RR: Can you elaborate?
RL: There are two ways to do it. One way would be in a grantor trust. I would be able to take a deduction against income taxes in the year that I create the trust. Let’s assume the annuity is worth $4 million, and I have a high income that year. I’m going to get a pretty big deduction against my income tax. But thereafter, on any income earned in trust for the next 15 to 20 years, I’m going to have to pay the tax—it’s not all gravy—with no charitable deduction.
But in another way, I’m depleting my estate by paying taxes and getting money down to my kids, transferred tax-free. I also received a big income tax deduction, and I had no gift tax cost. The second way is that I do not make it a grantor trust, and instead I make it a non-grantor trust. The trust would be taxable on the income as it’s earned over the 15-year period. I would not get an income tax deduction.
JT: But the trust gets a charitable deduction.
RL: Let’s say I go the second route, and I take $10 million and put it in a CLAT, a charitable lead annuity trust. I get a gift tax charitable deduction of $8 million, so I only have a taxable gift of $2 million.
Since my wife and I each have $1 million exemptions, there’s no tax. So, I’ve now gotten $10 million out of my estate that’s not going to be taxed. The charity has the benefit of the income from the $10 million on an annuity basis for the next 15 or 20 years. At the end of that term, the trust can either pay out to my children totally free or, if the income from the capital appreciation has been equivalent or greater than the amount that has been paid to the charity, the $10 million plus any excess will go to my children. I may want to continue it in trust for my children. It would depend on whether I wanted to use my GST [generation-skipping tax] exemption. Theoretically, if I used up my GST exemption, which is also $2 million, I could qualify all that $10 million plus, forever, from further transfer tax.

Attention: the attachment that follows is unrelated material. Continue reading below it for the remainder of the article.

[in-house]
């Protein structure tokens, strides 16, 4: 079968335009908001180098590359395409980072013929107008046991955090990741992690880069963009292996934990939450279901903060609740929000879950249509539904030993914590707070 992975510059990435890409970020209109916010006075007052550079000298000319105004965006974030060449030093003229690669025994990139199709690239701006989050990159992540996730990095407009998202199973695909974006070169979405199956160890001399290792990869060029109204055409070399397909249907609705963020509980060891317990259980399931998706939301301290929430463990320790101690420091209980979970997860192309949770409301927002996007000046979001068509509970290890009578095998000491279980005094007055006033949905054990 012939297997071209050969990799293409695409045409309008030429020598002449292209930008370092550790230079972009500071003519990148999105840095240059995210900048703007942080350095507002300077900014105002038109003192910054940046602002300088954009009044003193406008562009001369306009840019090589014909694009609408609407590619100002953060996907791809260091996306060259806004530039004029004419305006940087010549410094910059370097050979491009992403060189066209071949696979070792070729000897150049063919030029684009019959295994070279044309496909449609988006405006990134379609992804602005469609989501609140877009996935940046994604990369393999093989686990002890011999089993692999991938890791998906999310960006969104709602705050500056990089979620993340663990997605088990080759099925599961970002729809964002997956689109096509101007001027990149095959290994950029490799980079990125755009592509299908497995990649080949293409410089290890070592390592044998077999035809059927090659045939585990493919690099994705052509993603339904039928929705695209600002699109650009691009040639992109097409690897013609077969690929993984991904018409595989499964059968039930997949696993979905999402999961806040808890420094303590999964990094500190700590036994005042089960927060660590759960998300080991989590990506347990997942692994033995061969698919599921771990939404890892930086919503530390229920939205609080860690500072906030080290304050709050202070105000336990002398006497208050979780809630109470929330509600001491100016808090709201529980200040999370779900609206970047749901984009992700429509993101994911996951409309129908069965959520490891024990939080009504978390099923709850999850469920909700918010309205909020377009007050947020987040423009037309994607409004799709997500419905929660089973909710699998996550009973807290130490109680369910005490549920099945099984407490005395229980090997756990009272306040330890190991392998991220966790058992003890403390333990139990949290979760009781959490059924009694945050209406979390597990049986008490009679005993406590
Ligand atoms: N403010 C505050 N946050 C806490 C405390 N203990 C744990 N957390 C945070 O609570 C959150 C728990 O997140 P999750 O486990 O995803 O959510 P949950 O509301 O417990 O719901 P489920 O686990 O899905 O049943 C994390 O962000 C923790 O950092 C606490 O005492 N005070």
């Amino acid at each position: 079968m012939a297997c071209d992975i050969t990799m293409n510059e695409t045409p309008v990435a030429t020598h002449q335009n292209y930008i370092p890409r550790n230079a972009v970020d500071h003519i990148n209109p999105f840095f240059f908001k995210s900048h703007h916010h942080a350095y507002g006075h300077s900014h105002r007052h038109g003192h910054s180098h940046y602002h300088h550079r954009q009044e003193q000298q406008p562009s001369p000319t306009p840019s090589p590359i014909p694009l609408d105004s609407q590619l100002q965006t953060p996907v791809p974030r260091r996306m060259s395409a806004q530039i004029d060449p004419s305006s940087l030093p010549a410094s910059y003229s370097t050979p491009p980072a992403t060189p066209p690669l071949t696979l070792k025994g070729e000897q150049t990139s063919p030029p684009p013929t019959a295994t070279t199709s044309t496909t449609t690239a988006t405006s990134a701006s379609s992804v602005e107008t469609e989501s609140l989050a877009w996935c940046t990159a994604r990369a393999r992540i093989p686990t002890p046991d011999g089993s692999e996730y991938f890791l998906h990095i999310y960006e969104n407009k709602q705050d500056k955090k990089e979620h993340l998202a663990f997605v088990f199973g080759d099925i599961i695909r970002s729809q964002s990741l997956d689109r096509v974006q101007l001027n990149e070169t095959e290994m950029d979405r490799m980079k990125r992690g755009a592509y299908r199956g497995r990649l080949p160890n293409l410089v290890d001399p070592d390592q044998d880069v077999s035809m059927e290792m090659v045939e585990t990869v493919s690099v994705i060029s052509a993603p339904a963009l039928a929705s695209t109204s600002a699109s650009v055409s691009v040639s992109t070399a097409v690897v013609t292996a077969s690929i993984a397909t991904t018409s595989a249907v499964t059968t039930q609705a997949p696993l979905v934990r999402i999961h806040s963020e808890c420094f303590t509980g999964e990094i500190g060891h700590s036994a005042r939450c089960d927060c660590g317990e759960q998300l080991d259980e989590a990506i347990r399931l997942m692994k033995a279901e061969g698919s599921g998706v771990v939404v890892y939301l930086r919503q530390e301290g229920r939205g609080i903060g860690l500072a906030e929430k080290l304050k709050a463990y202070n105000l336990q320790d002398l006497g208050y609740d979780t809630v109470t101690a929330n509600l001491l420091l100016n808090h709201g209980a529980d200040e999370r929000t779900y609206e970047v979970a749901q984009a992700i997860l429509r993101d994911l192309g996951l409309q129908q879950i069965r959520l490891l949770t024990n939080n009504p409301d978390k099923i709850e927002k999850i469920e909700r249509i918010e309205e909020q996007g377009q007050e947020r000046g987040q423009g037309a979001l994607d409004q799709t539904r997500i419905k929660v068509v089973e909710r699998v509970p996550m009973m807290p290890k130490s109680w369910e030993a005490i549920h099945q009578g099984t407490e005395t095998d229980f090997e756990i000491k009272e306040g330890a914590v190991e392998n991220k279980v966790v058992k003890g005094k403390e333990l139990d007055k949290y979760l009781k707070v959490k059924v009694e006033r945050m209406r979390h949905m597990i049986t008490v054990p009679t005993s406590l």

RR: What about the life insurance trust?
RL: They may want to enhance their insurance or do a second life insurance trust. Under U.S. law you can take out a variable life policy and pay a big premium up front. The variable life policy is a deferral mechanism, so as long as it’s in insurance the gains are not subject to income taxation. If you meet the various requirements, what you can do is take a variable life policy, and benefits will be dependent on an investment account. It never gets taxed, and whatever amount I’m entitled to is turned over to the trust.